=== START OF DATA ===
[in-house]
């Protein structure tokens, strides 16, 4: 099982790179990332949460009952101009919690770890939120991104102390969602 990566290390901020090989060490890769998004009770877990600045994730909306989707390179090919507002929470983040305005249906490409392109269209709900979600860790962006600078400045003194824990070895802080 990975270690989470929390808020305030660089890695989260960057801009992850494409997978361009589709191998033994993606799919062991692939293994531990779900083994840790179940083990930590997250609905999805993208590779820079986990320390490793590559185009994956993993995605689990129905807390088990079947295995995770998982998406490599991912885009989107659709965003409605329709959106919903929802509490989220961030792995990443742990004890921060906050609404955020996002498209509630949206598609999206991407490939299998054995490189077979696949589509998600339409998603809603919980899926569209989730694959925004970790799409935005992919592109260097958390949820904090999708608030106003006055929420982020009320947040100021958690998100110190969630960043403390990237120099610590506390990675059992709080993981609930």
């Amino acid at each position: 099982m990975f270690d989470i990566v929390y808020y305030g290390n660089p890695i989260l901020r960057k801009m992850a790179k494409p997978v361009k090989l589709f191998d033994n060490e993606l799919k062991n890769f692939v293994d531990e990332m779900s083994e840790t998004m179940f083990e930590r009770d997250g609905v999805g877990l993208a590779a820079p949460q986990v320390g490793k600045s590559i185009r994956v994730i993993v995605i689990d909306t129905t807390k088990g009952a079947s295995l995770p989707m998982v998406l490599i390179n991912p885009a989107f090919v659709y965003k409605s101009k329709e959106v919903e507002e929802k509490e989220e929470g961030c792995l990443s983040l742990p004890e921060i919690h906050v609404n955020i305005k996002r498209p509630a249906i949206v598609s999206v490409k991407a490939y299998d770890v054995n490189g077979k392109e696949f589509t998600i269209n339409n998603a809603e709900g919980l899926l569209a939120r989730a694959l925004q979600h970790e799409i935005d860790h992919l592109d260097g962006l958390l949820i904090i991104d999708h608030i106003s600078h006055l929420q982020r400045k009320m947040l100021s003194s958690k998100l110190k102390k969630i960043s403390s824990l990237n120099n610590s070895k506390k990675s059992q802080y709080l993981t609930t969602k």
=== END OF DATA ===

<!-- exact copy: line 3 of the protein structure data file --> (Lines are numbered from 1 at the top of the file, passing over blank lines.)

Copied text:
């Amino acid at each position: 099982m990975f270690d989470i990566v929390y808020y305030g290390n660089p890695i989260l901020r960057k801009m992850a790179k494409p997978v361009k090989l589709f191998d033994n060490e993606l799919k062991n890769f692939v293994d531990e990332m779900s083994e840790t998004m179940f083990e930590r009770d997250g609905v999805g877990l993208a590779a820079p949460q986990v320390g490793k600045s590559i185009r994956v994730i993993v995605i689990d909306t129905t807390k088990g009952a079947s295995l995770p989707m998982v998406l490599i390179n991912p885009a989107f090919v659709y965003k409605s101009k329709e959106v919903e507002e929802k509490e989220e929470g961030c792995l990443s983040l742990p004890e921060i919690h906050v609404n955020i305005k996002r498209p509630a249906i949206v598609s999206v490409k991407a490939y299998d770890v054995n490189g077979k392109e696949f589509t998600i269209n339409n998603a809603e709900g919980l899926l569209a939120r989730a694959l925004q979600h970790e799409i935005d860790h992919l592109d260097g962006l958390l949820i904090i991104d999708h608030i106003s600078h006055l929420q982020r400045k009320m947040l100021s003194s958690k998100l110190k102390k969630i960043s403390s824990l990237n120099n610590s070895k506390k990675s059992q802080y709080l993981t609930t969602k």